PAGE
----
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Tuesday, November 01, 2005

Battleground 2006 Survey Shows Wide Public Support for Using Pork to Pay for Storm Recovery



Three of every four Americans support paying for Hurricane Katrina and Wilma recovery by transferring "items from the recent highway funding bill not directly related to road construction," according to the latest George Washington University Battleground 2006 Survey.

Transferring the pork from the highway bill was chosen by 73 percent of 1,000 registered likely voters interviewed Oct. 9-12, with a margin of error of 3.1 percent. The Battleground 2006 survey is a joint effort on behalf of the university by The Tarrance Group and Lake, Snell, Perry, Mermin, and Associates. The former is a Republican firm and the latter is a Democrat firm.

The second most popular way of paying for storm recovery in the survey is "increasing taxes for those with household incomes of more than $200,000," at 68 percent. Third most popular is "significantly reducing the number of U.S. troops in Iraq with a goal of total withdrawal by the end of 2006," which drew support from 63 percent of the respondents.

Paying for storm recovery by running a bigger federal deficit drew support from 42 percent of the respondents and delaying the start of the Medicare Presciption Drug benefit one year was selected by 32 percent.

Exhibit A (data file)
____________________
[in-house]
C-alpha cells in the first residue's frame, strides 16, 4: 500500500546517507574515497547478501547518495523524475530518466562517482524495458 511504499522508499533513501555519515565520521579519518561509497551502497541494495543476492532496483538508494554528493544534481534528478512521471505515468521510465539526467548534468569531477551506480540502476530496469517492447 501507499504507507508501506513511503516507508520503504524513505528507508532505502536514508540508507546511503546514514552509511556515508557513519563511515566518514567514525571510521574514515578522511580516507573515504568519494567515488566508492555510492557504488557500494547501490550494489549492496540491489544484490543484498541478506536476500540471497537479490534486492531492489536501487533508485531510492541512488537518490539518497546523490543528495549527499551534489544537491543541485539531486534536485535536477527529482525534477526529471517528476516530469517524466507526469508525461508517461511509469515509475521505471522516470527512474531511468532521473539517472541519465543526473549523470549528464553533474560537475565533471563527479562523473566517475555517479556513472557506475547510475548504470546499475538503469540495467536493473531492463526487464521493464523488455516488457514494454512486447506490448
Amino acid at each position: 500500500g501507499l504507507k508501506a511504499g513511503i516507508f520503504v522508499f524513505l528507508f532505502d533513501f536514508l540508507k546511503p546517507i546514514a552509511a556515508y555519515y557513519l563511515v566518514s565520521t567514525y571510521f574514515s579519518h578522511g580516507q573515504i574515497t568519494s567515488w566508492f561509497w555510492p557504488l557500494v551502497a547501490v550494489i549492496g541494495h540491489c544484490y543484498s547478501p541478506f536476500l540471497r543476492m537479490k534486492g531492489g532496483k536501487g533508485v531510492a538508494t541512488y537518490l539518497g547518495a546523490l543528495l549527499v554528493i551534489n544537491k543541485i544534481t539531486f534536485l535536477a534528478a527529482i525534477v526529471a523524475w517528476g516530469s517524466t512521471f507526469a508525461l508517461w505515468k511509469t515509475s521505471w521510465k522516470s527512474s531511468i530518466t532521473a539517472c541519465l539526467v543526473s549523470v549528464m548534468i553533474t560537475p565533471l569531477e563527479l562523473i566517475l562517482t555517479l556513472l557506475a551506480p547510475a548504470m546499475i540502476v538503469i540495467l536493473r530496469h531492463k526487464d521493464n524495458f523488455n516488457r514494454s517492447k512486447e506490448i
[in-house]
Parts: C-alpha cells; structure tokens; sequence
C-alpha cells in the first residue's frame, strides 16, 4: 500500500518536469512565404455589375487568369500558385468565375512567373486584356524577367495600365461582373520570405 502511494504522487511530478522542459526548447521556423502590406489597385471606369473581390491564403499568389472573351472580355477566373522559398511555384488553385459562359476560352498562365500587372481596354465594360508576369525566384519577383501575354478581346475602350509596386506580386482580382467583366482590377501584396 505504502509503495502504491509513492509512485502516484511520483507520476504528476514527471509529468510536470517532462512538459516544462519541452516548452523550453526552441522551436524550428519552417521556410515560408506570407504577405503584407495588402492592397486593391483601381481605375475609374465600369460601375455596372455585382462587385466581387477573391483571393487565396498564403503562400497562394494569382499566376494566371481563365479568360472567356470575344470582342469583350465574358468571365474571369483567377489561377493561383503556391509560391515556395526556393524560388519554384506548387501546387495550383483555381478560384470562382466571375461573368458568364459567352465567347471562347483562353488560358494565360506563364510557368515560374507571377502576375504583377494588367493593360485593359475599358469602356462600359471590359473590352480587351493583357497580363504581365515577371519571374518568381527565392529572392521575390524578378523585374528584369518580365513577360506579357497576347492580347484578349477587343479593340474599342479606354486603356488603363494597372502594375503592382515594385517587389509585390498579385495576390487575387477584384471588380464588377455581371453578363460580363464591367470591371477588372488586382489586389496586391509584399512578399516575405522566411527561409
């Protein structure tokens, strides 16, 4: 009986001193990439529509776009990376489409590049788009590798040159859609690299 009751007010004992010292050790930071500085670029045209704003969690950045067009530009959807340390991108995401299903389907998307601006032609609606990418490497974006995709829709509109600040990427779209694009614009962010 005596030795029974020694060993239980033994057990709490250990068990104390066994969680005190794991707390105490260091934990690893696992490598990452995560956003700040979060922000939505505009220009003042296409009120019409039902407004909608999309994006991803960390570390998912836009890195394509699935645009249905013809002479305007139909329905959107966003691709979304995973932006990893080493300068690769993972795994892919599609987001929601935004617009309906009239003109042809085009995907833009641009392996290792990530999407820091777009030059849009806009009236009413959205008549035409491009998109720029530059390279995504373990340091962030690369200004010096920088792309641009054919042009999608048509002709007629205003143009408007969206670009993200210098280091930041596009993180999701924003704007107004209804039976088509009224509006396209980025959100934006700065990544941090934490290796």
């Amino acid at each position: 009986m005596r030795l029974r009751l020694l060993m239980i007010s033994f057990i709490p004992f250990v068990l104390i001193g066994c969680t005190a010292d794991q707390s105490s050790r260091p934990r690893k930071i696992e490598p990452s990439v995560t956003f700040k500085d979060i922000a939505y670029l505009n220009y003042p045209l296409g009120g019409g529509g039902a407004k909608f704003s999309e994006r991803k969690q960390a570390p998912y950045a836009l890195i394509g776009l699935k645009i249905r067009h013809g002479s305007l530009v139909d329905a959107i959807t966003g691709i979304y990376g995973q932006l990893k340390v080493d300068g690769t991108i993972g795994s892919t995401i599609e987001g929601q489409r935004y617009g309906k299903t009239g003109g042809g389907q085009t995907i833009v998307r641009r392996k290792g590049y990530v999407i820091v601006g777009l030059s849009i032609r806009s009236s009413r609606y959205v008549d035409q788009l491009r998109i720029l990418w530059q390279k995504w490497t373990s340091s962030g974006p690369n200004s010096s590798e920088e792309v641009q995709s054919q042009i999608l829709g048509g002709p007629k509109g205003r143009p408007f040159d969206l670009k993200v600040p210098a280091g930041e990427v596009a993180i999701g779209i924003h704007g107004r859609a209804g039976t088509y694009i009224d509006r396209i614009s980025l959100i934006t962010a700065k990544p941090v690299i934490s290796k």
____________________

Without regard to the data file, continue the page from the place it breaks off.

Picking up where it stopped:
The responses on paying for storm recovery are found on slides 26 and 27 of the survey, which is here. A GWU news release containing detailed explanations of responses on all the issues covered in the survey is here.

UPDATE: 1:50 p.m. Personnel IS Policy

Tim Chapman of Townhall.com's Capitol Report has snared an email circulating among Senate Appropriations staffers that illustrates the depth to which the culture of pork barrelling is entrenched in Congress.

This is why those of us in the Reagan administration known as Reaganauts had a saying - "Personnel IS Policy" - when it comes to government. This may well be the most important rule for translating campaign promises into concrete programs and decisions in government.

Without the cooperation of the people who make the day-to-day decisions about how the government operates - which means the congressional staff on the Hill and the career bureaucracy in the executive branch - everything is vastly more difficult for the political appointees of the elected officials in implementing the policies and programs that reflect the popular will of the majority.